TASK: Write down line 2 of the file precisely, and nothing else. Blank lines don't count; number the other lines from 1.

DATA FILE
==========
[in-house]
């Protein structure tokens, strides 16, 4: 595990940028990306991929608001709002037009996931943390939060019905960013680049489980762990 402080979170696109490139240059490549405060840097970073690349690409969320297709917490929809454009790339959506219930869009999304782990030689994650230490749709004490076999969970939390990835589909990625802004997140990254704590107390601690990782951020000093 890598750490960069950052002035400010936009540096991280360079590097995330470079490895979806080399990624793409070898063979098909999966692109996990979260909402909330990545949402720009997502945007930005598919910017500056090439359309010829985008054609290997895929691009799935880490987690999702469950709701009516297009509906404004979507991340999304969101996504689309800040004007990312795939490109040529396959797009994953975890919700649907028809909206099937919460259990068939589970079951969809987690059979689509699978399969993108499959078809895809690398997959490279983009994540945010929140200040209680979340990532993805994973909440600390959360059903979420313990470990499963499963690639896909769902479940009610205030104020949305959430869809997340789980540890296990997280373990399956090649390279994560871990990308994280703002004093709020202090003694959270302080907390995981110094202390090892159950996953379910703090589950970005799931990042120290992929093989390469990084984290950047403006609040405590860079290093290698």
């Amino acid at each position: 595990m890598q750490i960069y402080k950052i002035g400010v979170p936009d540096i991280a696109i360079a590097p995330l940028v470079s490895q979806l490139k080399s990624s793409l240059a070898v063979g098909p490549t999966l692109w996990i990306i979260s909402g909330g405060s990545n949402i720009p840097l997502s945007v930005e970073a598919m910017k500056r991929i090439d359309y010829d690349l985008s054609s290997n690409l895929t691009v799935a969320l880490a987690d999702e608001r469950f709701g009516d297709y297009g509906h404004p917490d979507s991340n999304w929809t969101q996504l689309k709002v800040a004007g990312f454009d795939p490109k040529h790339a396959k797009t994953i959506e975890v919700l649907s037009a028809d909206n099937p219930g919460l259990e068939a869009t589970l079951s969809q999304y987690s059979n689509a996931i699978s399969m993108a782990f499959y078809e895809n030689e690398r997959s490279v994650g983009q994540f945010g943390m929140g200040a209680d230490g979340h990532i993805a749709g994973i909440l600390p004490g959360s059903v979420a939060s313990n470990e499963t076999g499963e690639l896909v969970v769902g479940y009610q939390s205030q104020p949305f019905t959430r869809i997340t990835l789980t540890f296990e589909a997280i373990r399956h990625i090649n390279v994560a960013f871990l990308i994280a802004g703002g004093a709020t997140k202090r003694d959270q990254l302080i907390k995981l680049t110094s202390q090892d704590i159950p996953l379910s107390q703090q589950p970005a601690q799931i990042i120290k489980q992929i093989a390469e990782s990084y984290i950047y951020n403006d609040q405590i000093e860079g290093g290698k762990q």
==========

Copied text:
């Protein structure tokens, strides 16, 4: 595990940028990306991929608001709002037009996931943390939060019905960013680049489980762990 402080979170696109490139240059490549405060840097970073690349690409969320297709917490929809454009790339959506219930869009999304782990030689994650230490749709004490076999969970939390990835589909990625802004997140990254704590107390601690990782951020000093 890598750490960069950052002035400010936009540096991280360079590097995330470079490895979806080399990624793409070898063979098909999966692109996990979260909402909330990545949402720009997502945007930005598919910017500056090439359309010829985008054609290997895929691009799935880490987690999702469950709701009516297009509906404004979507991340999304969101996504689309800040004007990312795939490109040529396959797009994953975890919700649907028809909206099937919460259990068939589970079951969809987690059979689509699978399969993108499959078809895809690398997959490279983009994540945010929140200040209680979340990532993805994973909440600390959360059903979420313990470990499963499963690639896909769902479940009610205030104020949305959430869809997340789980540890296990997280373990399956090649390279994560871990990308994280703002004093709020202090003694959270302080907390995981110094202390090892159950996953379910703090589950970005799931990042120290992929093989390469990084984290950047403006609040405590860079290093290698």